Two Sides Launches New Global Initiative to Stop the Use of Misleading ‘Go Green – Go Paperless’ Environmental Claims
New research, commissioned by the international non-profit organization Two Sides, has revealed that major global corporations are still using inaccurate and misleading environmental claims to encourage consumers to 'go paperless' and switch from paper-based to digital communication. This is despite legislation being introduced by advertising standards authorities to protect the consumer from being misled.
The survey, undertaken in February 2015, showed that in the U.K., there is still a significant proportion of banks, utilities and telecoms making false environmental claims. Research in the U.S. shows a similar picture with half of the leading Fortune 500 companies in the same sectors doing the same.
"This is extremely frustrating and unacceptable," said Martyn Eustace, founder of the Two Sides initiative. "The fact that marketers in some of the most high profile corporations in the world are still using unsubstantiated and misleading environmental claims to persuade consumers to switch from paper-based to cheaper electronic communication is outrageous. Many consumers want a paper option but they are being manipulated by a lack of clear and accurate information. Paper is based on a natural, highly renewable and recyclable resource and can be a sustainable way to communicate, especially when compared to electronic media.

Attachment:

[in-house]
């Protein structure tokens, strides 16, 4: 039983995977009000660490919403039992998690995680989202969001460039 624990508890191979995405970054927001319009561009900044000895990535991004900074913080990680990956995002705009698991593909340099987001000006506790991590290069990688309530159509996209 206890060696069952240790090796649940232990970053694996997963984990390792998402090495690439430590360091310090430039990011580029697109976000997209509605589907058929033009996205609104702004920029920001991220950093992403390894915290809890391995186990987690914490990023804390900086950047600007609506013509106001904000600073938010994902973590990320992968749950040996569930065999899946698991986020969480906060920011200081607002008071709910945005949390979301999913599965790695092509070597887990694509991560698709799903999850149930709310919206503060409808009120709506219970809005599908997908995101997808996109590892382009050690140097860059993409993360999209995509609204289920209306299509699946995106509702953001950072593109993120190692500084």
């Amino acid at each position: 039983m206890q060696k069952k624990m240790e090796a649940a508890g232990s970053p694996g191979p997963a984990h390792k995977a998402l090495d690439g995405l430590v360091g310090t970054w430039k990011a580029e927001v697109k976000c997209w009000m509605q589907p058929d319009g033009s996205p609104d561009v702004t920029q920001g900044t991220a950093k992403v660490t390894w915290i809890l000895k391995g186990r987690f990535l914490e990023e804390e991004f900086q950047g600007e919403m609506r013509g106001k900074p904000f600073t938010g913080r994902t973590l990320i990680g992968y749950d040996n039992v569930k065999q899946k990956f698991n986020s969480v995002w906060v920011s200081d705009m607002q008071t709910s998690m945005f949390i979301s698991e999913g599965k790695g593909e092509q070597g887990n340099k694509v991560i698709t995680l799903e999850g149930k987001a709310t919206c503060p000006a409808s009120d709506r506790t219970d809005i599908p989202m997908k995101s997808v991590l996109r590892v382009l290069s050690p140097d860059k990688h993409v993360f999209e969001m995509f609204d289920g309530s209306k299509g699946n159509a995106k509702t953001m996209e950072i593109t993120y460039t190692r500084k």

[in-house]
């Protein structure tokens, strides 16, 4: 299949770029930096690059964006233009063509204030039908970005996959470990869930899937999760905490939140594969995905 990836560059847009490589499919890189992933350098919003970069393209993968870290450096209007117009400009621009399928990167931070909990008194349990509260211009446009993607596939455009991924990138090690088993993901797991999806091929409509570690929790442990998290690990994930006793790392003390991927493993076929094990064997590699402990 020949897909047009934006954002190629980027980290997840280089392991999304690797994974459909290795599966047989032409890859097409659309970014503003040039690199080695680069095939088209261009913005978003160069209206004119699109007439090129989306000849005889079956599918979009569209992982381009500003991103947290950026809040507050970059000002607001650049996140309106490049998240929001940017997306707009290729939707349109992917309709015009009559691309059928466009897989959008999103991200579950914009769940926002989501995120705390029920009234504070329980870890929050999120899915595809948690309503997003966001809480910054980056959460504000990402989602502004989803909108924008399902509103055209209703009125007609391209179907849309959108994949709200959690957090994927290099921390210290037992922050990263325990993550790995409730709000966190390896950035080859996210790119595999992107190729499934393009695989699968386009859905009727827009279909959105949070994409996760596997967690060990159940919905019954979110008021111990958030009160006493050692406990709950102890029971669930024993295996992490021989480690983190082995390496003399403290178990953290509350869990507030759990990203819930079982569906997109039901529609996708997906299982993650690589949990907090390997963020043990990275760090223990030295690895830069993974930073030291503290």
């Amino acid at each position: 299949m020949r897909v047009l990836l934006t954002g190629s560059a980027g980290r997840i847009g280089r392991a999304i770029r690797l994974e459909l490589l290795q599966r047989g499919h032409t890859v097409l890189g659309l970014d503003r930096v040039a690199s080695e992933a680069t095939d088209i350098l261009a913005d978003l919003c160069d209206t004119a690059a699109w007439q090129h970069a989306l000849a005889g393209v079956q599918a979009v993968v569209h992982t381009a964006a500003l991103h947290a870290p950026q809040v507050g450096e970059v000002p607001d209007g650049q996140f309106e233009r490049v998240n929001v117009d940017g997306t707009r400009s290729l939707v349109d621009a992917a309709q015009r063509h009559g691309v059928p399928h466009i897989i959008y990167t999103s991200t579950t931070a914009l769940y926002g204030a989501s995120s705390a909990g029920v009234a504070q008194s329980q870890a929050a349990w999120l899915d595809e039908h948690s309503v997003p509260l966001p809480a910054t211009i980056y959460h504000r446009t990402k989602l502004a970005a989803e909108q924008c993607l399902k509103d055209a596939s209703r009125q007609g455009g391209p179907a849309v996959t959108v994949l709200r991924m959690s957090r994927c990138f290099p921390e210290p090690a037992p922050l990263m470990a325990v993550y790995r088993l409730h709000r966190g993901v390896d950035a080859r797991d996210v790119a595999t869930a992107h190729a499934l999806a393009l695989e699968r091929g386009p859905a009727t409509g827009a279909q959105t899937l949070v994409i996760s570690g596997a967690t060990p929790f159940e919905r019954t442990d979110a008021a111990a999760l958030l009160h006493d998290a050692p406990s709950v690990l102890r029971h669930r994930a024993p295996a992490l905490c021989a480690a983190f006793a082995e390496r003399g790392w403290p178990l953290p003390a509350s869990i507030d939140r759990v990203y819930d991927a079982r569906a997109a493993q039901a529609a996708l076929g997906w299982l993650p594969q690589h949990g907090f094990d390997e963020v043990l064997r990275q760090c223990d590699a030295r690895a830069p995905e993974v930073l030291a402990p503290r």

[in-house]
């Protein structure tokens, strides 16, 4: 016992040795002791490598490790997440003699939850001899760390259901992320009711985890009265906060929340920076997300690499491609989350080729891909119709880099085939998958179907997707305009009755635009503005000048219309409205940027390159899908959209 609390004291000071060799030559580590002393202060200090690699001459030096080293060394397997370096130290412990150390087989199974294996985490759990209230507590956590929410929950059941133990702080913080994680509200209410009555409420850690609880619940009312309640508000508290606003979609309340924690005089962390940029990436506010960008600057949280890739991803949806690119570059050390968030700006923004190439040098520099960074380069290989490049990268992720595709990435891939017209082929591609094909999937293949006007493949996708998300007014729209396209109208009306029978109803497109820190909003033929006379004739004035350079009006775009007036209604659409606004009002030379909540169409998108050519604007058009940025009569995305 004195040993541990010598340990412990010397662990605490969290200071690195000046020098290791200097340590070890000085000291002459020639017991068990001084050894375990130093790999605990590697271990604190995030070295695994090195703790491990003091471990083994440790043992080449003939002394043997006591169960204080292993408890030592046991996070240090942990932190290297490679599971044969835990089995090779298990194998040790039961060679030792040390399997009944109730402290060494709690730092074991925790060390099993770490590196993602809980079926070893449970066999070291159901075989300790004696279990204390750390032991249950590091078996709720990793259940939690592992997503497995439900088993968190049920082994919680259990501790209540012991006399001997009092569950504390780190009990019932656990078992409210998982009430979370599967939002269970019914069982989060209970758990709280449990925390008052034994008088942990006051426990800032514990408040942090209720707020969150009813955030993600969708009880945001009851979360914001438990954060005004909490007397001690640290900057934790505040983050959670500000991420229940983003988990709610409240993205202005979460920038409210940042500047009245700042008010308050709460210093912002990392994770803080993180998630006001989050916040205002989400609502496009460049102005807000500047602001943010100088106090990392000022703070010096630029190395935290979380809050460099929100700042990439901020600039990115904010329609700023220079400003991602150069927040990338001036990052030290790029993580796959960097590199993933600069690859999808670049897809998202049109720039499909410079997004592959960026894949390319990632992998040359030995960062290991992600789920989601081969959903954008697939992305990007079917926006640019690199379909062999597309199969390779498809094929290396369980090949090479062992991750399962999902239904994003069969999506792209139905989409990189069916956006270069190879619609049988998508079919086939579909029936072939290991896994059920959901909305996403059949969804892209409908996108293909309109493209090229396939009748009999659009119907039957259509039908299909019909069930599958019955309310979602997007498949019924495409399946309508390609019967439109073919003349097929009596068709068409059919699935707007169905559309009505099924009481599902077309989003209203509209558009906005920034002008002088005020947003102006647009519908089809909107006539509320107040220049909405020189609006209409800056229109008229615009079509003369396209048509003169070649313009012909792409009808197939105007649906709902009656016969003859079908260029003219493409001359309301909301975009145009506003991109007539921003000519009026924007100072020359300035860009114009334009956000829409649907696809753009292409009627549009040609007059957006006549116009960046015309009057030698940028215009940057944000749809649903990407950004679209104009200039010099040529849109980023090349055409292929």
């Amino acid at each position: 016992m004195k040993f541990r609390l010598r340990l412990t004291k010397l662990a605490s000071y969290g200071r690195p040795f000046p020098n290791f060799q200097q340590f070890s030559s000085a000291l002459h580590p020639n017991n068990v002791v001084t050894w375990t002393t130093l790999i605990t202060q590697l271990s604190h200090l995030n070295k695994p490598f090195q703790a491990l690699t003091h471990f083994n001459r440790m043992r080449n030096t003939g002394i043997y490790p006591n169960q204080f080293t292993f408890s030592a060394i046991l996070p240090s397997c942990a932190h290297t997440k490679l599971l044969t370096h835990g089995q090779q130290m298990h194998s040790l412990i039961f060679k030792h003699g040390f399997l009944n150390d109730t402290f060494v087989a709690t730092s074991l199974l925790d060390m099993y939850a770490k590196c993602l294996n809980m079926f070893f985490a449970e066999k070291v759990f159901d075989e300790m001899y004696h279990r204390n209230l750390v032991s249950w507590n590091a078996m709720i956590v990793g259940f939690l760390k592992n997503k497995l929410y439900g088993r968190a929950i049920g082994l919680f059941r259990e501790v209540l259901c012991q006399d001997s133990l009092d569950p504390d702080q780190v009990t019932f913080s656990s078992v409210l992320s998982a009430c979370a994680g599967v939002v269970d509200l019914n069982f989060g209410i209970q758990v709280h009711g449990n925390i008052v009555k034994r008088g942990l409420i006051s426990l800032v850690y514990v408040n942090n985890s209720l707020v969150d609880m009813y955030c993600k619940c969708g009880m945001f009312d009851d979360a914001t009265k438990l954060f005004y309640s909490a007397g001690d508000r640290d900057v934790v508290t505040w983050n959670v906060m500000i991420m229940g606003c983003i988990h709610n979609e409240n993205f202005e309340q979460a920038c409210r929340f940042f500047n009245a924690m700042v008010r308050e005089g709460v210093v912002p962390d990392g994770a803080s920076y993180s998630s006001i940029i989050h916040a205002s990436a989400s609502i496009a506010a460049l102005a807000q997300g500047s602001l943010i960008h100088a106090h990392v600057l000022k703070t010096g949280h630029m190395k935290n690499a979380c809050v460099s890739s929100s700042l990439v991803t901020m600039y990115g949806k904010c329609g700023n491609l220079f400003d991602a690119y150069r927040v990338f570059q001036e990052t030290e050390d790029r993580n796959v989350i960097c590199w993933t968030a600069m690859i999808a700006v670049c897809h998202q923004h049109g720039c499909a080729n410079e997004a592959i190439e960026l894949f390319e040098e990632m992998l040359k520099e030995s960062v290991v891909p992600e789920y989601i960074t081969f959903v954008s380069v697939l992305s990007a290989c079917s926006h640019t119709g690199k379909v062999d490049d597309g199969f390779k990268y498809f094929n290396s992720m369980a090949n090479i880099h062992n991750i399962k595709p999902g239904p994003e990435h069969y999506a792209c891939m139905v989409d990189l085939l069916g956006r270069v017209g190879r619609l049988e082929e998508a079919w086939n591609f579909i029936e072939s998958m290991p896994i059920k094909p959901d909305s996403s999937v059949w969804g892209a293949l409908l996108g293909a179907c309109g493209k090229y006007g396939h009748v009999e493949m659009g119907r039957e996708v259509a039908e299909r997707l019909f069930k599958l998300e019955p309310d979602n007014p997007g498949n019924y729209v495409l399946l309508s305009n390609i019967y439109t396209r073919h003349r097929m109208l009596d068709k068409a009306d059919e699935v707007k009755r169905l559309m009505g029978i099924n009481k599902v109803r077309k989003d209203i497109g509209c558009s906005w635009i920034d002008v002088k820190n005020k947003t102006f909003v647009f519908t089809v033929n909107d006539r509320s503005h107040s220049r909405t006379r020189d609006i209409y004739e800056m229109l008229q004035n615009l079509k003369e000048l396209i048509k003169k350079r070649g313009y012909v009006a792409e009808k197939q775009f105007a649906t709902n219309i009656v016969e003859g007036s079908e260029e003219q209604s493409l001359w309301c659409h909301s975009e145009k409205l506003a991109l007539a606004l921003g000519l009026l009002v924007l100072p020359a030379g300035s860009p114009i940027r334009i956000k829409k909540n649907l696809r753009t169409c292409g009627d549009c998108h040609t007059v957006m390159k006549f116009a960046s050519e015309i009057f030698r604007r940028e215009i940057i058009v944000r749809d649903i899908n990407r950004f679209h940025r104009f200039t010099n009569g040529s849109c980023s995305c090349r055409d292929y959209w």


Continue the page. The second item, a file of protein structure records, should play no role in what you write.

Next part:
"This behavior must be tackled and we are, therefore, going on the offensive once again to educate and inform those responsible of their misconduct and to ensure that such organizations don't continue to ignore the law and mislead their most important asset-their customers," he continued.
Two Sides will be engaging with companies in Europe, the U.S., Canada, South America, South Africa and Australia, who have either backed out of on undertakings to stop using misleading environmental claims or are now again claiming that switching to online billing and communication is better for the environment without supplying verifiable supporting evidence.